American Accused of Shoddy Maintenance

American Airlines chief Gerard J. Arpey wrote to Transportation Secretary Mary Peters that safety was never at issue.
American Airlines chief Gerard J. Arpey wrote to Transportation Secretary Mary Peters that safety was never at issue. (Ron Heflin - AP)
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By Del Quentin Wilber
Washington Post Staff Writer
Saturday, May 17, 2008

Maintenance work by American Airlines on hundreds of jets was so sloppy that it posed a safety risk -- a lapse that forced the carrier to ground many of its planes and strand hundreds of thousands of passengers last month, according to a report by federal regulators released yesterday.

"Left uncorrected, the workmanship errors would have increased the odds that [a plane] would have experienced arcing, smoke, or fire problems that have caused serious incidents and fatal accidents in the past," the Federal Aviation Administration said in the report.

Regulators added that the poor quality of the work on bundles of wires in the airline's 367 MD-80 jets "raised the specter of a cumulative safety risk."

American Airlines, in its own assessment of the situation, said that "at no time was there a safety-of-flight issue." It blamed the four days of groundings that ended April 12 on "a communication failure within the FAA and between the FAA and American."

A spokesman for the carrier took exception yesterday to the FAA's characterization of the repair work and said American's mechanics "are some of the finest in the industry."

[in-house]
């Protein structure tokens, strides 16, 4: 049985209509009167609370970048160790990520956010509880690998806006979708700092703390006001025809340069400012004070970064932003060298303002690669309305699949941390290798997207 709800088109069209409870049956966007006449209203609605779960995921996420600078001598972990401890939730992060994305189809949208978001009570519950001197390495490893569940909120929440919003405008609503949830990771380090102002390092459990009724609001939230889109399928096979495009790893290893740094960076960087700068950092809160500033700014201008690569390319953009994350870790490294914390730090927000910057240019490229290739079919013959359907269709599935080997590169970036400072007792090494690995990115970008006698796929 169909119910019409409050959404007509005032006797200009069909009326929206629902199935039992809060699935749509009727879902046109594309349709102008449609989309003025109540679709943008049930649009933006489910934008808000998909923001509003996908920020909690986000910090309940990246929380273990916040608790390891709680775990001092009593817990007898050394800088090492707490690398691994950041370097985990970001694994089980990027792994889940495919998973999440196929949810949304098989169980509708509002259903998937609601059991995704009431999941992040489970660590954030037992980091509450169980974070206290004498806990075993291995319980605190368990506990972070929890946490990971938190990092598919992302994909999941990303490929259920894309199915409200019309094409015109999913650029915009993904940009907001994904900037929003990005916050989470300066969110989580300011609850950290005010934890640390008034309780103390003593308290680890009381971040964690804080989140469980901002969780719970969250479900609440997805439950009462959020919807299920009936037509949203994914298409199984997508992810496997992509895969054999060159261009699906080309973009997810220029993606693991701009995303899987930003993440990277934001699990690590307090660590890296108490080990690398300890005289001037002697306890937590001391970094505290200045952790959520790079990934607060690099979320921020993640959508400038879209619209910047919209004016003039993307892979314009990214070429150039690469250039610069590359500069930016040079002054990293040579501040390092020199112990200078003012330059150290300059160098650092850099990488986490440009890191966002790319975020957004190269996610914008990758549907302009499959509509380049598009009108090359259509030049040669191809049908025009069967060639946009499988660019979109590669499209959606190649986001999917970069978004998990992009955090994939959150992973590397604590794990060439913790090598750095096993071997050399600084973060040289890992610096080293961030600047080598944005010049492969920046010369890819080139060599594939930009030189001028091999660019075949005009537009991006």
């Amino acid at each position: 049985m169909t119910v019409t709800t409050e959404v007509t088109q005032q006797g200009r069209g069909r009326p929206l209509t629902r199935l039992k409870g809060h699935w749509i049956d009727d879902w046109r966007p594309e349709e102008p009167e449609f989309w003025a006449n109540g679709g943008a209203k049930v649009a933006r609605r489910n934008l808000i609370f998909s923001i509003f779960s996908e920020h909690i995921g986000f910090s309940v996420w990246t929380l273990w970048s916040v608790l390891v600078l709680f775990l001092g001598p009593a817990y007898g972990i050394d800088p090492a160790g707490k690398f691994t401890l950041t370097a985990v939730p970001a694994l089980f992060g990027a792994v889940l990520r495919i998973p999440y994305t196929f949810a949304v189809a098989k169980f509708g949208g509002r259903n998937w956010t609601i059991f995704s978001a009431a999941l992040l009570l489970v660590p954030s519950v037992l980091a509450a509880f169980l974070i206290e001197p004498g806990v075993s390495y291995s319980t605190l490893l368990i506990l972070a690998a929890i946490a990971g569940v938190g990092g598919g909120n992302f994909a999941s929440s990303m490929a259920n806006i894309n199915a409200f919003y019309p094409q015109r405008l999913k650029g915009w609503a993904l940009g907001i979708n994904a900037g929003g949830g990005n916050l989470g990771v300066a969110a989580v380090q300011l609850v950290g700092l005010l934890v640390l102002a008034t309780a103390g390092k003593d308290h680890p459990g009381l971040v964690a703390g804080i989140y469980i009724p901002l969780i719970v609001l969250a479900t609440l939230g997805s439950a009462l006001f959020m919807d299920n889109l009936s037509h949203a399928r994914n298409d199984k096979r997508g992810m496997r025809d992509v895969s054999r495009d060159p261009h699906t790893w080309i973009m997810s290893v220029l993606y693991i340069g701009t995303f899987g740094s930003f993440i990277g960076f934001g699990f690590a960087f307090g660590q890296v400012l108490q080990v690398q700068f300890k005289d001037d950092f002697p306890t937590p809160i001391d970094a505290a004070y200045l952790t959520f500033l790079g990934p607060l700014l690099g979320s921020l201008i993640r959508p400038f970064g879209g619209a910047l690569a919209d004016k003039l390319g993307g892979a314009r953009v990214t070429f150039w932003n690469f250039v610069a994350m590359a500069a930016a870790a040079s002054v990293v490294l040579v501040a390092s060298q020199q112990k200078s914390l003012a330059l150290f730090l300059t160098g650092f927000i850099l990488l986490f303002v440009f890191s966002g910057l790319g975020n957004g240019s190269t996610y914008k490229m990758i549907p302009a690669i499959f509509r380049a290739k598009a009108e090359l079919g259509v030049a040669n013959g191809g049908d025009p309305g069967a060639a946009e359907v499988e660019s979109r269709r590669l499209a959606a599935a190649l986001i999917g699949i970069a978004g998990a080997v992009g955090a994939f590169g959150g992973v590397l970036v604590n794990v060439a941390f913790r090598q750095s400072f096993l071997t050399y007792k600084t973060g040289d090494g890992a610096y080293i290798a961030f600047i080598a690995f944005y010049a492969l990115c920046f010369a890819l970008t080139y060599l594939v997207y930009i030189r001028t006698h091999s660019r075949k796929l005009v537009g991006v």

The reports by the FAA and American represent the most thorough explanations yet of what led the airline to park its fleet of MD-80s. The groundings led to more than 3,000 flight cancellations and the stranding of about 350,000 passengers, becoming the highest-profile problem in a two-month tempest over the FAA's oversight of airline maintenance practices.

The reports were delivered on May 2 to Transportation Secretary Mary Peters, who last month requested more information about the groundings.

Peters said yesterday that she was going to ask the FAA and airlines to examine how they communicate in such situations to prevent similar debacles.

American grounded its MD-80s in mid-April in response to questions by FAA inspectors about whether the airline had properly inspected and repaired wire bundles in the planes' right-wheel wells. That work had been required by a safety rule that sought to mitigate the chances of sparking, fires and explosions.

The MD-80, a twin-engine jet that seats about 140 people, was manufactured by McDonnell Douglas, which later merged with Boeing.

The groundings came as the FAA was being criticized over lax oversight of airlines' compliance with safety mandates. Last year, the FAA improperly allowed Southwest Airlines to continue flying dozens of jets that were in need of safety checks. Members of Congress and outside experts have criticized the FAA over becoming too cozy with the airlines.

By late March, embarrassed by the publicity over the Southwest lapses, the FAA launched an audit of carriers' compliance with safety mandates. Inspectors chose to examine the rule requiring inspections and repairs of the MD-80s' wire bundles as part of that investigation, the FAA said.

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